Networked Economics cont…

Question: What is the dialogue like in business today? Is it fear/excitement?

The dialogue in business is a spectrum from anxious to terrified!
The logic from one to many may no longer apply, or may need to make room for this new model.
Organizational form (manufacturing economics) that tend to oligopoly may not apply today.
Challenges to all dimensions in corporate life. If this shift is indeed this big, then the implications are big and will be difficult to deal with.

Randy: How people’s lives in the field change because of civic engagement? – Most people feel dis-empowered, and this was surprising. Problem is that people feel that can’t effect change. Our goal is to bring sustainability ideas to the masses, and we want to let them know they can make a difference in their day to day life. This empowerment may lead to people being more engaged, in politics and voting, for example.  We are trying to make change from the bottom up.

Suha: Real Girls has integrated a range of voices, from seasoned writers to people just telling their stories.

Tom: Commercial business have changed. Everyone is speaking to each other in a non-linear conversation. Complete breakdown of what it takes to create scalable programming.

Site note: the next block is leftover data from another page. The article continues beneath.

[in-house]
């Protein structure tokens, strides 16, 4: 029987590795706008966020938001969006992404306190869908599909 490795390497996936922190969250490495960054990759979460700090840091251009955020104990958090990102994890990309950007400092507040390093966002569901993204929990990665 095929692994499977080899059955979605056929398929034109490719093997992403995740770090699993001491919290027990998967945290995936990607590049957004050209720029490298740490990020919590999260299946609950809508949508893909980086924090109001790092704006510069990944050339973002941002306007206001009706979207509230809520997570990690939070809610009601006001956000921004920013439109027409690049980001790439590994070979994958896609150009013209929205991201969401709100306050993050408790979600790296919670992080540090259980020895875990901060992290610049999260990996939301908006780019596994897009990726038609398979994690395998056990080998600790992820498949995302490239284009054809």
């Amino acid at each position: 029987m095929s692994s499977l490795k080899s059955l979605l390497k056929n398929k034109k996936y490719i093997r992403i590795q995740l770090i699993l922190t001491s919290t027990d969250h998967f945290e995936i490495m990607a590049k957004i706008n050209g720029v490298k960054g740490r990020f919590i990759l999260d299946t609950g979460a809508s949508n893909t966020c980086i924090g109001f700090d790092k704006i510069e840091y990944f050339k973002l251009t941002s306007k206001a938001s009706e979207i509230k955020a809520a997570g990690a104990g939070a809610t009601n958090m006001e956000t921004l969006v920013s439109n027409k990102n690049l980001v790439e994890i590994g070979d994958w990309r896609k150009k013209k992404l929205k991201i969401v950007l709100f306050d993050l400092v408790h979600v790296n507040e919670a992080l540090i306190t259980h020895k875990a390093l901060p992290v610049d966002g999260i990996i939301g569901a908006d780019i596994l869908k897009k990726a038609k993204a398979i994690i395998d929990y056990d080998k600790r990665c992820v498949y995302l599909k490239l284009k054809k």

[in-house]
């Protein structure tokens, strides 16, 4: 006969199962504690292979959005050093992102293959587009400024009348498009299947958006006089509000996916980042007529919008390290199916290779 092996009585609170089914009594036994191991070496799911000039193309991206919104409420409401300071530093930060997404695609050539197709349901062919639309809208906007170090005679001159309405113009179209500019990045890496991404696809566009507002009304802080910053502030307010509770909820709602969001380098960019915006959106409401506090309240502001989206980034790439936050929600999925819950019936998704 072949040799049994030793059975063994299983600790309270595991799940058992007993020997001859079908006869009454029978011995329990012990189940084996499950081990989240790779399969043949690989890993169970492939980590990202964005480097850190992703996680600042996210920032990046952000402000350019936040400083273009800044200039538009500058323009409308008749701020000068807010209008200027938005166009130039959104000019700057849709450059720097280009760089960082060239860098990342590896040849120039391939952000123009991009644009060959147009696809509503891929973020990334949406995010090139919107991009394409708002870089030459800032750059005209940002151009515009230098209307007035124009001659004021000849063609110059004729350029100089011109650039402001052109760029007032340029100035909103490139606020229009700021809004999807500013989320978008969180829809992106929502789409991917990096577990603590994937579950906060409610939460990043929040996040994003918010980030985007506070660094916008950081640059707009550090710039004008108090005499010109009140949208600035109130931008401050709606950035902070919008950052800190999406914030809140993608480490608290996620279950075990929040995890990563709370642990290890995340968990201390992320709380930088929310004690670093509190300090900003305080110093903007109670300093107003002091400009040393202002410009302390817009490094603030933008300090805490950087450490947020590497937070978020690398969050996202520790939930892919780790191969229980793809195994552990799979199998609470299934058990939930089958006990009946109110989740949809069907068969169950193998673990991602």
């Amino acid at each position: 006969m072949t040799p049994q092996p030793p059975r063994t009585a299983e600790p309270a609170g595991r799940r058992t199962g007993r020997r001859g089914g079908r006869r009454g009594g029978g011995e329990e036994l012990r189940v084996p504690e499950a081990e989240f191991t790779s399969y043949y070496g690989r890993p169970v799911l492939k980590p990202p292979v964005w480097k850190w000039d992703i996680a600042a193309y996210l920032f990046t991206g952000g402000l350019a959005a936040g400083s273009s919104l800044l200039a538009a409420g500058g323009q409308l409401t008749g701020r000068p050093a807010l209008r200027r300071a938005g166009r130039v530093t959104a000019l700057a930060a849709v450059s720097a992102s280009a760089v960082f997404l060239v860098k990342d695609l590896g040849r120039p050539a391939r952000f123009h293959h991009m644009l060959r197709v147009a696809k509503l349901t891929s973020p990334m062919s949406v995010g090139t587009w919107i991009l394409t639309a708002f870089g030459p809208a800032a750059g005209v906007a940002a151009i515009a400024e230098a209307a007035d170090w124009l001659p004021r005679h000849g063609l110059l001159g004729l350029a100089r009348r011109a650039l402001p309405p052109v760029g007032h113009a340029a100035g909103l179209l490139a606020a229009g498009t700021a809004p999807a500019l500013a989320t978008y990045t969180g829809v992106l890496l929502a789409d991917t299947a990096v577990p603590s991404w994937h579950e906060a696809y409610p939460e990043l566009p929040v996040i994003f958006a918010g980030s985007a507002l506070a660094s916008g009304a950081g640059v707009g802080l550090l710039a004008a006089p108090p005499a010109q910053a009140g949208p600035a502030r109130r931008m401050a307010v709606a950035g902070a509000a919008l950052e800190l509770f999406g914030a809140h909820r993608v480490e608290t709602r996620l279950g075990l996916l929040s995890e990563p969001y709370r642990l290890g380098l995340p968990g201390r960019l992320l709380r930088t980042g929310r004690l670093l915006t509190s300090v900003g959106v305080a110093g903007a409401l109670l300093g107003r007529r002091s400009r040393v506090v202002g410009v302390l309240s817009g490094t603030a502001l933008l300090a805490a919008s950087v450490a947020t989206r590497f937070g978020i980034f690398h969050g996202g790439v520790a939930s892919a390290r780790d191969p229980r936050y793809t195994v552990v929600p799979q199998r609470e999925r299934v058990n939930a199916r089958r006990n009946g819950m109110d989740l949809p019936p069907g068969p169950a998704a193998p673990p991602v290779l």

The implications for people making programming is great; people can make their voice heard. MySpace, for example, is great for this. People have the means to make their voices heard. They are outlets to get your voice heard. The marketplace enables people to find information in economic ways.

Market value has deteriorated for Gannett, vs. MySpace whose values has substantially increased.
Jennifer: MySpace and social network spaces are reaching communities that perhaps newspapers are not. So they are rolling out social networking sites to reach more of the community, from moms and dads to soccer coaches. At a very local level, they seek to connect people with similar interests through social sites.

This panel has a good mix of incumbents and new players.
We have discussed barriers to entry. We have not talked about barriers to exit, which apply to companies that must adapt to new environment. How to put a traditional business in momentum?